Take a break this week and see a movie that’s not related to politics in any way, and isn’t controversial. It’s about the first all-female crew to successfully sail around the world in 1989-90. The film version, “Maiden” (titled after the name of their boat) begins with the sad story of a ten-year girl named Tracy Edwards, whose happy childhood crashed to an end when her father died. The man her mother later married was alcoholic and abusive. Tracy was suspended from secondary school many times before she was finally expelled at sixteen. She ran away from home, became a nomad and worked on boats as the cook.
During one of her odd jobs, she met King Hussein of Jordan, who became a close friend and would later fund the boat and historic voyage. Edwards faced intense sexism and plenty of skeptics who said it couldn’t be done, including a Guardian writer who called them “a tinful of tarts.”
But the international crew of fourteen women won two legs, including the most treacherous through Antarctica, of the Whitbread Round the World Race, 32,000 nautical miles from England to Uruguay to Australia to New Zealand and back, with a stop in America. In the worst sections, temperatures fell to 20 below 0, and another ship lost two men overboard. Edwards had wisely brought a doctor on her crew, who coached their competitors via radio on how to resuscitate.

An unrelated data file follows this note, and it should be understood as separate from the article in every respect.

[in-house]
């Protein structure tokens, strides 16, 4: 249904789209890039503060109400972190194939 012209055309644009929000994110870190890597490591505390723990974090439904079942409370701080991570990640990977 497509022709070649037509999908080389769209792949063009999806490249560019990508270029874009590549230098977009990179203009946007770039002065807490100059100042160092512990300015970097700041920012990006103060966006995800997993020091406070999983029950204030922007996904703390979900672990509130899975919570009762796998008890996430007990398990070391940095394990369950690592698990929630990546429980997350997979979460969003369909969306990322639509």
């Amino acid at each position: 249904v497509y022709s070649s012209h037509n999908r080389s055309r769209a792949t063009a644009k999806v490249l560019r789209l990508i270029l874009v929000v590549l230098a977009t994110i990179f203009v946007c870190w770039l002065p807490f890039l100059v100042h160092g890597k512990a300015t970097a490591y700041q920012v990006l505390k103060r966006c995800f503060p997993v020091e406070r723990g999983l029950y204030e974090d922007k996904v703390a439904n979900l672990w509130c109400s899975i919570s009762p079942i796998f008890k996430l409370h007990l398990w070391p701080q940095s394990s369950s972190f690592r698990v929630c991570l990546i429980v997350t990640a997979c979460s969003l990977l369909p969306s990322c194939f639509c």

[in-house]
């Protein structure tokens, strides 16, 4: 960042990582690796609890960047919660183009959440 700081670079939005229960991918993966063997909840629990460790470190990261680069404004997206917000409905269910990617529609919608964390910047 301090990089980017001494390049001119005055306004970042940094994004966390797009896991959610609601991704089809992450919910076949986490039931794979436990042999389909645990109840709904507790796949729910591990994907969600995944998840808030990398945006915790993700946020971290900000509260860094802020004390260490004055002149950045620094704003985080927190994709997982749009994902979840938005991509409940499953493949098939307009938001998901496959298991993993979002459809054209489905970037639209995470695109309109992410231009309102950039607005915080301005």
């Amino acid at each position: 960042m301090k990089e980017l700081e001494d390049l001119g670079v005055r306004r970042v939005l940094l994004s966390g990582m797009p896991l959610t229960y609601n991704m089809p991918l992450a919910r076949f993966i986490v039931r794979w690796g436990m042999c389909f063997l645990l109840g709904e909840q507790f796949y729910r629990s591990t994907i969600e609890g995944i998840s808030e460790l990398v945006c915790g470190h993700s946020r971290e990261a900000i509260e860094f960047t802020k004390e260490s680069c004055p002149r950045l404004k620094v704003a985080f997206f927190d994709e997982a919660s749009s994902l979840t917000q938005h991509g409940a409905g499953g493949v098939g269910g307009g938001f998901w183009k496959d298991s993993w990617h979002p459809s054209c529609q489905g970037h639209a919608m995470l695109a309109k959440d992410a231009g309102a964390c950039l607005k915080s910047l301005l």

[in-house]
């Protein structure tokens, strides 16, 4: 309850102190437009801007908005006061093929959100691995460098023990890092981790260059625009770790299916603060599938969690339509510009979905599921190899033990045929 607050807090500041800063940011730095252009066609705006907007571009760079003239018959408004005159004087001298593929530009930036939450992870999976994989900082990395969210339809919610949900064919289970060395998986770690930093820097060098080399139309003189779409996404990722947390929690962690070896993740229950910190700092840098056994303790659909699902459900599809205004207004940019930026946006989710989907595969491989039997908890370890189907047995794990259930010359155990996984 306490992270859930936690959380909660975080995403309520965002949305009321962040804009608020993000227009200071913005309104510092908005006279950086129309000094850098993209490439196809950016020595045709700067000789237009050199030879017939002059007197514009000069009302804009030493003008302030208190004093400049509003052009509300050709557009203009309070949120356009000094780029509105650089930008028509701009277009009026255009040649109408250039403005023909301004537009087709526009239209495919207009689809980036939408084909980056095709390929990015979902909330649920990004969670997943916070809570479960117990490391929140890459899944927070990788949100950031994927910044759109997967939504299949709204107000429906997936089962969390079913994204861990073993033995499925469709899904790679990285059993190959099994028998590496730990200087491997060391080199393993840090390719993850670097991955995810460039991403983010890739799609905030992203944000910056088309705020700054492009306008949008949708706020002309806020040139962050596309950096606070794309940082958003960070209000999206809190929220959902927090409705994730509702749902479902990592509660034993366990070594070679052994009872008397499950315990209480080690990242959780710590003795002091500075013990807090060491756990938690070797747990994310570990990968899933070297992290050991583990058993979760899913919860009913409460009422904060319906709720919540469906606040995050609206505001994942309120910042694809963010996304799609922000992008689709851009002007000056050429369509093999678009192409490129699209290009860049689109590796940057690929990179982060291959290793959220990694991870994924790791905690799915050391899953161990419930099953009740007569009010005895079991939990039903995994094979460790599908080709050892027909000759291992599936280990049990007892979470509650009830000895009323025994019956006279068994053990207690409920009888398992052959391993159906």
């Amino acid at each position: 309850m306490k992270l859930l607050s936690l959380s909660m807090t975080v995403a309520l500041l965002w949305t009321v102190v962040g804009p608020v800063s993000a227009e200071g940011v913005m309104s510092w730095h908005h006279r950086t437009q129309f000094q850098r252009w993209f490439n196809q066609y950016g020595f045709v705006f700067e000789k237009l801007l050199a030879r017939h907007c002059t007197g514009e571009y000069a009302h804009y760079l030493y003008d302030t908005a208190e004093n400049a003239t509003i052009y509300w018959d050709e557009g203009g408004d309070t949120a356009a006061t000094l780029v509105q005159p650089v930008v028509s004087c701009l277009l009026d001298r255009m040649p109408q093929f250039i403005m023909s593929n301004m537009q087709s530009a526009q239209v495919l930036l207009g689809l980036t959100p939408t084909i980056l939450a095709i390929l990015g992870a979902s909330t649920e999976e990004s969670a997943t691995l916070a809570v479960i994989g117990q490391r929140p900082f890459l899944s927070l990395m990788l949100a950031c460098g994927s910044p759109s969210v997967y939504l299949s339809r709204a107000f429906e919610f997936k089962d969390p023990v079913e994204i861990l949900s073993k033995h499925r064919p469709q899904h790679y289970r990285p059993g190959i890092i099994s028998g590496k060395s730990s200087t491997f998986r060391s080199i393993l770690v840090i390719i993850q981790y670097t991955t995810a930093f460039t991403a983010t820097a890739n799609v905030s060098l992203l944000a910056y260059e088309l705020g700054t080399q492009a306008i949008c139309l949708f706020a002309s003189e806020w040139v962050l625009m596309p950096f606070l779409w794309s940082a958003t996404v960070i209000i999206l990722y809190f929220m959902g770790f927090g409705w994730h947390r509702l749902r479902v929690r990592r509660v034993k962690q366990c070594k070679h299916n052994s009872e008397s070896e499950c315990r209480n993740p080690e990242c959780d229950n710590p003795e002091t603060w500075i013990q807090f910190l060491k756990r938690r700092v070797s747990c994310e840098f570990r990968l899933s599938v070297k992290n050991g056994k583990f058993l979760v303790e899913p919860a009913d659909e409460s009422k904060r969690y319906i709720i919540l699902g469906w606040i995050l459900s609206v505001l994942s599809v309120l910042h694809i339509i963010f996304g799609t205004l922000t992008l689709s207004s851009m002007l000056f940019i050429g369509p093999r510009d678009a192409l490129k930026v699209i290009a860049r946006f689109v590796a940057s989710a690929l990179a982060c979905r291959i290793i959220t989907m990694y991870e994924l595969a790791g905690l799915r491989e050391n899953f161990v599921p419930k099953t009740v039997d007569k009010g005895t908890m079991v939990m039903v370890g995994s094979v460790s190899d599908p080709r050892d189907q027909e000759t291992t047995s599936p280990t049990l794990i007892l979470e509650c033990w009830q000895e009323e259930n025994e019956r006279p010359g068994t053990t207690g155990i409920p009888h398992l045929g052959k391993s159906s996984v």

Edwards became the first woman in Whitbread history to be named Yachtsman of the Year. When the yacht came into Fremantle, Edwards recalled, “the collective jaws around the world just dropped.” https://www.newyorker.com/magazine/2019/07/29/how-tracy-edwards-and-the-sailing-crew-of-maiden-made-nautical-history In characteristically dry British style, some of their male competitors and critics simply commented, “Blimey!”
To the director Alex Holmes’ delight, archival footage of the 1989 race existed: Whitbread organizers had asked for volunteers to film themselves during the race. Edwards agreed, recalling: “If we triumph, this is a record for any woman who comes after us.” The unseen epilogue, after the highs and lows of the film crashing like waves, was Edwards’ struggle with depression, her mother’s illness, her own most human difficulties.
The mature woman speaks now of her commitment to “creating visibility—about what women are capable of, about mental health, about what’s possible when you put together the right team.” https://www.vanityfair.com/hollywood/2019/06/maiden-documentary-tracy-edwards-sailing-interview Thirty years later, her daughter Mack Edwards-Mair participated in a refurbished “Maiden’s” round-the-world excursion, a promotion to raise funds for the education of girls. https://www.washingtonpost.com/sports/2019/07/04/her-mom-broke-barriers-with-an-all-female-crew-shes-about-set-sail-same-yacht/
You go, girls!